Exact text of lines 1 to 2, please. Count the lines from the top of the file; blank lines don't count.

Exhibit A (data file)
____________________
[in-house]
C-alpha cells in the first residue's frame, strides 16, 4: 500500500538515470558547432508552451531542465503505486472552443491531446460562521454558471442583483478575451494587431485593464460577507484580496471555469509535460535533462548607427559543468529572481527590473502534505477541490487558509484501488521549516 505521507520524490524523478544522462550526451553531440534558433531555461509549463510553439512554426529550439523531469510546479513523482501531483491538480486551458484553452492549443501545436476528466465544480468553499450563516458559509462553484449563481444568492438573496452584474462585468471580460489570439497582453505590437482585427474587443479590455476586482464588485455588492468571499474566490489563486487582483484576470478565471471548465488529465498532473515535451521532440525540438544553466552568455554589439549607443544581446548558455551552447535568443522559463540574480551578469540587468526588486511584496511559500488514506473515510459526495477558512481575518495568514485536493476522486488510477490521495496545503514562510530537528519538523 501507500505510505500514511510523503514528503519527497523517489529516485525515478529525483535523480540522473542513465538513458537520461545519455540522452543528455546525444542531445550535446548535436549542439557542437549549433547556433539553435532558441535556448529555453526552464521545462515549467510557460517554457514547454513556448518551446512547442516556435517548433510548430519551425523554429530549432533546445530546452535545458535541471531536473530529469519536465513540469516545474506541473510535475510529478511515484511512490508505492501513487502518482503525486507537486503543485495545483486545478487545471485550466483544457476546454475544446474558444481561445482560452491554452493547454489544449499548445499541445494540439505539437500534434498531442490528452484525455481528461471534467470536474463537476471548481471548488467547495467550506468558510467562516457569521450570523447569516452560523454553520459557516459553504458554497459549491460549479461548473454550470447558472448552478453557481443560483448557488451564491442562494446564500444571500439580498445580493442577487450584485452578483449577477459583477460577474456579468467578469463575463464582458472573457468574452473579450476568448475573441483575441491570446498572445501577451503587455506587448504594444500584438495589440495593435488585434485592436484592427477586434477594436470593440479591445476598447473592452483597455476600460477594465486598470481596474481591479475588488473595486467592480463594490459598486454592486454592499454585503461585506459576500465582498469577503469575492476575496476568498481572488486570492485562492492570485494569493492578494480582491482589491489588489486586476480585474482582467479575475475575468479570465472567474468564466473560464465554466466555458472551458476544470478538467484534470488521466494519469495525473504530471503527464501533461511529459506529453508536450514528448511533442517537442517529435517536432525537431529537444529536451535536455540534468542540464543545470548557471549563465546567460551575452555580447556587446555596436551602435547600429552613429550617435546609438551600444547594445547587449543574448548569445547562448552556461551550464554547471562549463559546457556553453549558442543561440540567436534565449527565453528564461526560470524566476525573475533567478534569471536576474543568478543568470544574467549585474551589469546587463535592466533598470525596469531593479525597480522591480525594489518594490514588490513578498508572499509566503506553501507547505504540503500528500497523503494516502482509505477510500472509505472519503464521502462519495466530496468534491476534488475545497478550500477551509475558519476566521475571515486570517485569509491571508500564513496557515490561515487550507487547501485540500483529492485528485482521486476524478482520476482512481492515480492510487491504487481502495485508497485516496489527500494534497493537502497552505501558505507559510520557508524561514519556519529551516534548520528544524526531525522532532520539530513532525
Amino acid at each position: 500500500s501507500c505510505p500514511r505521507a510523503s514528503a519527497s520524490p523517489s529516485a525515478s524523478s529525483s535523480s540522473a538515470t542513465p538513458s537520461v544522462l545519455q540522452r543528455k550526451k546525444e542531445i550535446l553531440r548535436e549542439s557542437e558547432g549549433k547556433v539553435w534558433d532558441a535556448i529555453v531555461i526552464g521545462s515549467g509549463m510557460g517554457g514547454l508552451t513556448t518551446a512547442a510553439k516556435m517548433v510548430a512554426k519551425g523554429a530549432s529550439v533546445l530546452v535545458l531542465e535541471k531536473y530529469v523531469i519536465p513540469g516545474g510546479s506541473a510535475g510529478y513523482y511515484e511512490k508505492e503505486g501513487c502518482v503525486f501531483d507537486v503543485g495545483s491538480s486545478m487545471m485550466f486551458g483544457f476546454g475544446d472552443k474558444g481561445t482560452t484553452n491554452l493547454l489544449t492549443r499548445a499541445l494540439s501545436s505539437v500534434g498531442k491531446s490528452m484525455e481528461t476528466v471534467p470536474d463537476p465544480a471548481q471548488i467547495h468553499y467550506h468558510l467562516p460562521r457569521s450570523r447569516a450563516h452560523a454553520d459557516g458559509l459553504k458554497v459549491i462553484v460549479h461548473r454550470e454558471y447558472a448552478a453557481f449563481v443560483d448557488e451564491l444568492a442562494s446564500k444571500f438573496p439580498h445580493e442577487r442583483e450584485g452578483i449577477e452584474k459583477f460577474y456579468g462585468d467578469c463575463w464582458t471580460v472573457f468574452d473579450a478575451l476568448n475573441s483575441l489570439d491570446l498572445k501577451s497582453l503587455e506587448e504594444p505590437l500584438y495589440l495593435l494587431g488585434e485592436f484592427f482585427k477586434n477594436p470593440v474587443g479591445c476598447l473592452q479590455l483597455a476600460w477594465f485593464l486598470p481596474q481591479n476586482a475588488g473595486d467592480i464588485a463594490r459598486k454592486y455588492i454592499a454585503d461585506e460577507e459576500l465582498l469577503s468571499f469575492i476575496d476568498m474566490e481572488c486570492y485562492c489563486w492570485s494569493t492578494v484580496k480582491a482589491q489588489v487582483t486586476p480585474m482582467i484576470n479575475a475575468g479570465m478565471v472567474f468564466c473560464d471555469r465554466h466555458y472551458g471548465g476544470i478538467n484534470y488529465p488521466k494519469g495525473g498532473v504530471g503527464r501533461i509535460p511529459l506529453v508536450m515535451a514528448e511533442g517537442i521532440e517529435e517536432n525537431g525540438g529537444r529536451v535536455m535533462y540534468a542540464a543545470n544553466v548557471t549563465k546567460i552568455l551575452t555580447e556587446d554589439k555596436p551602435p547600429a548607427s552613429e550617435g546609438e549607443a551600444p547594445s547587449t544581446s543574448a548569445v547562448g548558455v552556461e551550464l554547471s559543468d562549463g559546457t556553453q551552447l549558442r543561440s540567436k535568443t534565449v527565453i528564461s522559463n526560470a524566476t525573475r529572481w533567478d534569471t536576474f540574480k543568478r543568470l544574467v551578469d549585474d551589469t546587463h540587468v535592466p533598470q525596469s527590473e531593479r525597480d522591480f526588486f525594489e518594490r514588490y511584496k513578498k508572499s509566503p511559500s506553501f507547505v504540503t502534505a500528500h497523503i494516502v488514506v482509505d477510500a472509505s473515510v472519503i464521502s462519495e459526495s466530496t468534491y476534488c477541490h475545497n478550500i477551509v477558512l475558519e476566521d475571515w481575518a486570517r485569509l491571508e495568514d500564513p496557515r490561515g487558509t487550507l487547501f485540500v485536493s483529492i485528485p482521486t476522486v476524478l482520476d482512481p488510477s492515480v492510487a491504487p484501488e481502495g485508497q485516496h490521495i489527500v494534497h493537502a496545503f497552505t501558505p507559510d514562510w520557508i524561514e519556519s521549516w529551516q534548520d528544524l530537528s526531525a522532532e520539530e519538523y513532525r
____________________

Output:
[in-house]
C-alpha cells in the first residue's frame, strides 16, 4: 500500500538515470558547432508552451531542465503505486472552443491531446460562521454558471442583483478575451494587431485593464460577507484580496471555469509535460535533462548607427559543468529572481527590473502534505477541490487558509484501488521549516 505521507520524490524523478544522462550526451553531440534558433531555461509549463510553439512554426529550439523531469510546479513523482501531483491538480486551458484553452492549443501545436476528466465544480468553499450563516458559509462553484449563481444568492438573496452584474462585468471580460489570439497582453505590437482585427474587443479590455476586482464588485455588492468571499474566490489563486487582483484576470478565471471548465488529465498532473515535451521532440525540438544553466552568455554589439549607443544581446548558455551552447535568443522559463540574480551578469540587468526588486511584496511559500488514506473515510459526495477558512481575518495568514485536493476522486488510477490521495496545503514562510530537528519538523 501507500505510505500514511510523503514528503519527497523517489529516485525515478529525483535523480540522473542513465538513458537520461545519455540522452543528455546525444542531445550535446548535436549542439557542437549549433547556433539553435532558441535556448529555453526552464521545462515549467510557460517554457514547454513556448518551446512547442516556435517548433510548430519551425523554429530549432533546445530546452535545458535541471531536473530529469519536465513540469516545474506541473510535475510529478511515484511512490508505492501513487502518482503525486507537486503543485495545483486545478487545471485550466483544457476546454475544446474558444481561445482560452491554452493547454489544449499548445499541445494540439505539437500534434498531442490528452484525455481528461471534467470536474463537476471548481471548488467547495467550506468558510467562516457569521450570523447569516452560523454553520459557516459553504458554497459549491460549479461548473454550470447558472448552478453557481443560483448557488451564491442562494446564500444571500439580498445580493442577487450584485452578483449577477459583477460577474456579468467578469463575463464582458472573457468574452473579450476568448475573441483575441491570446498572445501577451503587455506587448504594444500584438495589440495593435488585434485592436484592427477586434477594436470593440479591445476598447473592452483597455476600460477594465486598470481596474481591479475588488473595486467592480463594490459598486454592486454592499454585503461585506459576500465582498469577503469575492476575496476568498481572488486570492485562492492570485494569493492578494480582491482589491489588489486586476480585474482582467479575475475575468479570465472567474468564466473560464465554466466555458472551458476544470478538467484534470488521466494519469495525473504530471503527464501533461511529459506529453508536450514528448511533442517537442517529435517536432525537431529537444529536451535536455540534468542540464543545470548557471549563465546567460551575452555580447556587446555596436551602435547600429552613429550617435546609438551600444547594445547587449543574448548569445547562448552556461551550464554547471562549463559546457556553453549558442543561440540567436534565449527565453528564461526560470524566476525573475533567478534569471536576474543568478543568470544574467549585474551589469546587463535592466533598470525596469531593479525597480522591480525594489518594490514588490513578498508572499509566503506553501507547505504540503500528500497523503494516502482509505477510500472509505472519503464521502462519495466530496468534491476534488475545497478550500477551509475558519476566521475571515486570517485569509491571508500564513496557515490561515487550507487547501485540500483529492485528485482521486476524478482520476482512481492515480492510487491504487481502495485508497485516496489527500494534497493537502497552505501558505507559510520557508524561514519556519529551516534548520528544524526531525522532532520539530513532525